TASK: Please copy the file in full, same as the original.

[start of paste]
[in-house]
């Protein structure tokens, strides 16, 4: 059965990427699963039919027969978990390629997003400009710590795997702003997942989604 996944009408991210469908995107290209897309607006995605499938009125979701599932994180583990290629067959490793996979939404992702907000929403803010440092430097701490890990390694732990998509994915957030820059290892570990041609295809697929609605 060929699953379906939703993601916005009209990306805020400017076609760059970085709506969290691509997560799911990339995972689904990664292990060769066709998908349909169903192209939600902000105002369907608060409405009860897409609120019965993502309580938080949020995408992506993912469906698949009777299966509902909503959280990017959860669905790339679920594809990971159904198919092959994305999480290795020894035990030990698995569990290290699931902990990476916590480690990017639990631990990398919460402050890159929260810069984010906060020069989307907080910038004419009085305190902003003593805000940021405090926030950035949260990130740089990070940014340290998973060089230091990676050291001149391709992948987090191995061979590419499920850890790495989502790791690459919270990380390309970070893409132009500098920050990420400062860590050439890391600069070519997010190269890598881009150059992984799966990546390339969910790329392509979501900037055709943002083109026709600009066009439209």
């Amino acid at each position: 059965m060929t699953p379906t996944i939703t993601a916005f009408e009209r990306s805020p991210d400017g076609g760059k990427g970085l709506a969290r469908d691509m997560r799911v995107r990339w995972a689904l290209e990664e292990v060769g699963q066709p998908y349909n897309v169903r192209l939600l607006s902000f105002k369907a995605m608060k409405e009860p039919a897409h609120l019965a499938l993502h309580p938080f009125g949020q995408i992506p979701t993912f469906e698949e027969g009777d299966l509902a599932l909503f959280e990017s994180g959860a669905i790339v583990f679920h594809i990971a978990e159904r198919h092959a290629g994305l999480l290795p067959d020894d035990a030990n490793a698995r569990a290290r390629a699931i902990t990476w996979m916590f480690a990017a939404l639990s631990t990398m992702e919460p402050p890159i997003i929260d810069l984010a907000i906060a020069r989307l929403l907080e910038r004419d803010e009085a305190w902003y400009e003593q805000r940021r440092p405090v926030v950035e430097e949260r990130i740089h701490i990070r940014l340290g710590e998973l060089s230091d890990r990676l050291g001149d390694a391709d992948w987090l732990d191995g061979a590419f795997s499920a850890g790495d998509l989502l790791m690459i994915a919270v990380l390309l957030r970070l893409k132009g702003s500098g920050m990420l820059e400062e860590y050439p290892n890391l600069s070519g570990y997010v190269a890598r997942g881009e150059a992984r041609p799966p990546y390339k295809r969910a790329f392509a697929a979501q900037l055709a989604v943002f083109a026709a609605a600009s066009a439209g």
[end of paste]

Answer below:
[in-house]
């Protein structure tokens, strides 16, 4: 059965990427699963039919027969978990390629997003400009710590795997702003997942989604 996944009408991210469908995107290209897309607006995605499938009125979701599932994180583990290629067959490793996979939404992702907000929403803010440092430097701490890990390694732990998509994915957030820059290892570990041609295809697929609605 060929699953379906939703993601916005009209990306805020400017076609760059970085709506969290691509997560799911990339995972689904990664292990060769066709998908349909169903192209939600902000105002369907608060409405009860897409609120019965993502309580938080949020995408992506993912469906698949009777299966509902909503959280990017959860669905790339679920594809990971159904198919092959994305999480290795020894035990030990698995569990290290699931902990990476916590480690990017639990631990990398919460402050890159929260810069984010906060020069989307907080910038004419009085305190902003003593805000940021405090926030950035949260990130740089990070940014340290998973060089230091990676050291001149391709992948987090191995061979590419499920850890790495989502790791690459919270990380390309970070893409132009500098920050990420400062860590050439890391600069070519997010190269890598881009150059992984799966990546390339969910790329392509979501900037055709943002083109026709600009066009439209």
């Amino acid at each position: 059965m060929t699953p379906t996944i939703t993601a916005f009408e009209r990306s805020p991210d400017g076609g760059k990427g970085l709506a969290r469908d691509m997560r799911v995107r990339w995972a689904l290209e990664e292990v060769g699963q066709p998908y349909n897309v169903r192209l939600l607006s902000f105002k369907a995605m608060k409405e009860p039919a897409h609120l019965a499938l993502h309580p938080f009125g949020q995408i992506p979701t993912f469906e698949e027969g009777d299966l509902a599932l909503f959280e990017s994180g959860a669905i790339v583990f679920h594809i990971a978990e159904r198919h092959a290629g994305l999480l290795p067959d020894d035990a030990n490793a698995r569990a290290r390629a699931i902990t990476w996979m916590f480690a990017a939404l639990s631990t990398m992702e919460p402050p890159i997003i929260d810069l984010a907000i906060a020069r989307l929403l907080e910038r004419d803010e009085a305190w902003y400009e003593q805000r940021r440092p405090v926030v950035e430097e949260r990130i740089h701490i990070r940014l340290g710590e998973l060089s230091d890990r990676l050291g001149d390694a391709d992948w987090l732990d191995g061979a590419f795997s499920a850890g790495d998509l989502l790791m690459i994915a919270v990380l390309l957030r970070l893409k132009g702003s500098g920050m990420l820059e400062e860590y050439p290892n890391l600069s070519g570990y997010v190269a890598r997942g881009e150059a992984r041609p799966p990546y390339k295809r969910a790329f392509a697929a979501q900037l055709a989604v943002f083109a026709a609605a600009s066009a439209g």